So what exactly revs up insulin levels? Under normal circumstances, insulin helps transport blood sugar into cells, where it’s either burned for energy or stored as fat. But when a person regularly consumes large amounts of sugary foods and beverages and sugar-like carbohydrates, the pancreas secretes so much insulin that the body’s cells become resistant to the insulin. To compensate, the pancreas releases even more insulin, but because it can’t be used, both insulin and blood sugar remain at high levels in the blood.
Controlling your blood sugar and insulin means working to improve your eating habits.
For most people, it’s a pain to count calories or carbohydrate grams, or to look up the glycemic index of foods. It’s actually quite easy to remember what’s healthy and what’s not, if you follow two of my tips. First, buy mostly fresh foods. Second, buy foods that look like real foods.
Fresh, wholesome real foods are usually not packaged, other than perhaps being wrapped in plastic. For example, chicken and broccoli look like foods that you would find on a farm, but chicken nuggets and fries do not. It helps to limit your intake of most foods sold in boxes, cans, bottles, jars, tubs, and bags, though there are some exceptions. For example, olive oil and olive oil-based mayonnaise are acceptable foods.
Packaging usually indicates some degree of food processing, refining, or manipulation, and processing usually means a food’s original nutritional value has been compromised. You’ll do better with organic and whole foods because they generally undergo less processing. However, be aware that organic sugar is still sugar and organic cereals are still refined carbohydrates – both of which will raise your blood sugar and insulin levels.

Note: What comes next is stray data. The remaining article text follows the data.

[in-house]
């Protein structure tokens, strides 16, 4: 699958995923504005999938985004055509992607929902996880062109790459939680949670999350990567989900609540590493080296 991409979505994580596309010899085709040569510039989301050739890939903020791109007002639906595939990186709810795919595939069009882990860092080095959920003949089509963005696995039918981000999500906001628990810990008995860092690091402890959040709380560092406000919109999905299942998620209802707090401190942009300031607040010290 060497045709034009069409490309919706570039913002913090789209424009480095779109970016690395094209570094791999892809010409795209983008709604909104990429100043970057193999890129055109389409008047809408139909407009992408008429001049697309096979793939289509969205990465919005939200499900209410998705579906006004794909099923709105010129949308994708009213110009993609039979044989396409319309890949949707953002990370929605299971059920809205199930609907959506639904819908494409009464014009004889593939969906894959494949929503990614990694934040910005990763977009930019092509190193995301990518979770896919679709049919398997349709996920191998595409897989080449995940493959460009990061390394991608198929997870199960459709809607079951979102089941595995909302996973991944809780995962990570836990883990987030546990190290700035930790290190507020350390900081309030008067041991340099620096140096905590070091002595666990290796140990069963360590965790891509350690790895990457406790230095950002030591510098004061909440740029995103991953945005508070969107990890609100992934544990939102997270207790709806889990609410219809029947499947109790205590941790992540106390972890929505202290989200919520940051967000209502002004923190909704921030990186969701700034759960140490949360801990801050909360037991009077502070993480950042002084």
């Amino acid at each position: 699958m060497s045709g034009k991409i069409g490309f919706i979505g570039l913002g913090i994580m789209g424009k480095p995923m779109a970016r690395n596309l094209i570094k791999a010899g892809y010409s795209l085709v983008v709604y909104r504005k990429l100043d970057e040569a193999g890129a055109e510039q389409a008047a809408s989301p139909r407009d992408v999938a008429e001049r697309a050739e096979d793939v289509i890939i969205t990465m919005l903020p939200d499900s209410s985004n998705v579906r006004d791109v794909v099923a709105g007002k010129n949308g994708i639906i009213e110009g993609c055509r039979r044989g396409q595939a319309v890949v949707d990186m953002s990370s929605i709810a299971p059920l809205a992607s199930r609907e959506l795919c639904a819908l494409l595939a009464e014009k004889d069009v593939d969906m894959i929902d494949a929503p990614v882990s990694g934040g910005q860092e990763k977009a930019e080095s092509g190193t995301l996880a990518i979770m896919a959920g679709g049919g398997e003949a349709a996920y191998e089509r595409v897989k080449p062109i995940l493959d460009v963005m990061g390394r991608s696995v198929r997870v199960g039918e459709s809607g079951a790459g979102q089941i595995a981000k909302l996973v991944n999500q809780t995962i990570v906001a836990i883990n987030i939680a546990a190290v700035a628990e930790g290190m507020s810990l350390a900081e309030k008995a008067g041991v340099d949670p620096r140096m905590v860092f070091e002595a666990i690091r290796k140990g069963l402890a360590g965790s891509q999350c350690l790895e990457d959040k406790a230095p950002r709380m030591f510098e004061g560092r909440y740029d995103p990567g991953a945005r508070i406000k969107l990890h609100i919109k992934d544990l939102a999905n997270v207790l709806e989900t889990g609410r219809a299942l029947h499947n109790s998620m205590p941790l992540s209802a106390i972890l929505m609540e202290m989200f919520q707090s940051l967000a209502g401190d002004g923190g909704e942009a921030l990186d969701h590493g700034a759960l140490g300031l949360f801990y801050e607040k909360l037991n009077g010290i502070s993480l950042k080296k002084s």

Protein helps lower and stabilize blood sugar for a variety of reasons. First, protein does not prompt a rise in blood sugar. Because blood sugar levels are more stable, protein reduces appetite, which makes it easier to lose weight. Second, protein stimulates the release of glucagon, a hormone that counteracts and lowers insulin. While insulin helps convert blood sugar to fat, glucagon blocks this conversion. And while insulin promotes fat storage around the belly, glucagon helps burn that fat. Third, protein helps maintain muscle, the best tissue for burning blood sugar and fat. Preserving your muscle mass becomes especially important after age forty, when age-related muscle loss accelerates.
I recommend eating quality proteins such as fish, chicken, turkey, and eggs. Grass-fed beef and bison are also excellent choices. Although legumes are considered a source of protein, they also contain a large amount of carbohydrates.
Like protein, fiber also lowers and stabilizes blood sugar levels, but it works through a different mechanism. Soluble fiber increases the bulk of foods, which reduces appetite and slows the digestive process so blood sugar levels don’t spike.
Most vegetables contain large amounts of fiber. Potatoes are the notable exception because their starch is rapidly digested. I favor salad greens, kale, and cruciferous vegetables. Diversity is important, so try to explore a variety of vegetables.